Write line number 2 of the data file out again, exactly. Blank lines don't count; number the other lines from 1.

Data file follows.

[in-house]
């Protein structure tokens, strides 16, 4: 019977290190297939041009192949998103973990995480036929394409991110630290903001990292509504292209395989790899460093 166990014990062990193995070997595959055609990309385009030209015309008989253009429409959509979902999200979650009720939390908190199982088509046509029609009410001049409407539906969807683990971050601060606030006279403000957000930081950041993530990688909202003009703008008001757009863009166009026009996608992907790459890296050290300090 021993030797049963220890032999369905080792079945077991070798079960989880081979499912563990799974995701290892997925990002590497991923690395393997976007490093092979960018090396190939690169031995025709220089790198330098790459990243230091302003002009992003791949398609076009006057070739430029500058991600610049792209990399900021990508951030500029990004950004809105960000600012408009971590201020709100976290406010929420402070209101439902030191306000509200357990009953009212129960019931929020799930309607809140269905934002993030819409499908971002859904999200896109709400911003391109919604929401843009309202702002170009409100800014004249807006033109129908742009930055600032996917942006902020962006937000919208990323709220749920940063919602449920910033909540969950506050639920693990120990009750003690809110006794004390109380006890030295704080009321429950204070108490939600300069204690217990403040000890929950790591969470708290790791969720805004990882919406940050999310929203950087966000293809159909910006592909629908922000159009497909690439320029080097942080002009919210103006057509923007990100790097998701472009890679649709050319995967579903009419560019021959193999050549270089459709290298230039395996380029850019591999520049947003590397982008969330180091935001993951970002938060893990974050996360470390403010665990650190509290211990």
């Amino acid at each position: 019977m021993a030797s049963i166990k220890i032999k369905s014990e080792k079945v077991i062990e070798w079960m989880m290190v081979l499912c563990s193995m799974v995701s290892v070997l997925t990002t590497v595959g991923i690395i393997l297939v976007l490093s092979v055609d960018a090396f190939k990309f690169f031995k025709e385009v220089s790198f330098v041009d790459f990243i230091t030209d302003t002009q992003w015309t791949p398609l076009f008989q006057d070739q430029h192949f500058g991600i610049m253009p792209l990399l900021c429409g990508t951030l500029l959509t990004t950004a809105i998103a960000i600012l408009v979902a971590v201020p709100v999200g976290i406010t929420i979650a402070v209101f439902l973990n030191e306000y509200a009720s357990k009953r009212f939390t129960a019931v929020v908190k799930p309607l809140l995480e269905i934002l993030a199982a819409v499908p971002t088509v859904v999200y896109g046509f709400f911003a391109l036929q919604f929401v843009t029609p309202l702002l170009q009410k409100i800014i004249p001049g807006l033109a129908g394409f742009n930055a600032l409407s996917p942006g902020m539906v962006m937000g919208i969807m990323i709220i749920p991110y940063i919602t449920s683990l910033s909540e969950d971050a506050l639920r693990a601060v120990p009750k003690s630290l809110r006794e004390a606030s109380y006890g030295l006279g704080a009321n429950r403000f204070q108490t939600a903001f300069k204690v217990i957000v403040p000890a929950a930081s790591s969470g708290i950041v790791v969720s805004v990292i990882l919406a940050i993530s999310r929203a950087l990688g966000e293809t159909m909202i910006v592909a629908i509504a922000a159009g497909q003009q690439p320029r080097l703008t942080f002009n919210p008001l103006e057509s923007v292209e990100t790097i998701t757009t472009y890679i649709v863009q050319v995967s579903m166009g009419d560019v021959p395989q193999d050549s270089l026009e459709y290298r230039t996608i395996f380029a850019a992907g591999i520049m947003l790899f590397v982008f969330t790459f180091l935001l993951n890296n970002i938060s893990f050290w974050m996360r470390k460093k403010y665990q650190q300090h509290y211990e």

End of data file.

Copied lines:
């Protein structure tokens, strides 16, 4: 019977290190297939041009192949998103973990995480036929394409991110630290903001990292509504292209395989790899460093 166990014990062990193995070997595959055609990309385009030209015309008989253009429409959509979902999200979650009720939390908190199982088509046509029609009410001049409407539906969807683990971050601060606030006279403000957000930081950041993530990688909202003009703008008001757009863009166009026009996608992907790459890296050290300090 021993030797049963220890032999369905080792079945077991070798079960989880081979499912563990799974995701290892997925990002590497991923690395393997976007490093092979960018090396190939690169031995025709220089790198330098790459990243230091302003002009992003791949398609076009006057070739430029500058991600610049792209990399900021990508951030500029990004950004809105960000600012408009971590201020709100976290406010929420402070209101439902030191306000509200357990009953009212129960019931929020799930309607809140269905934002993030819409499908971002859904999200896109709400911003391109919604929401843009309202702002170009409100800014004249807006033109129908742009930055600032996917942006902020962006937000919208990323709220749920940063919602449920910033909540969950506050639920693990120990009750003690809110006794004390109380006890030295704080009321429950204070108490939600300069204690217990403040000890929950790591969470708290790791969720805004990882919406940050999310929203950087966000293809159909910006592909629908922000159009497909690439320029080097942080002009919210103006057509923007990100790097998701472009890679649709050319995967579903009419560019021959193999050549270089459709290298230039395996380029850019591999520049947003590397982008969330180091935001993951970002938060893990974050996360470390403010665990650190509290211990």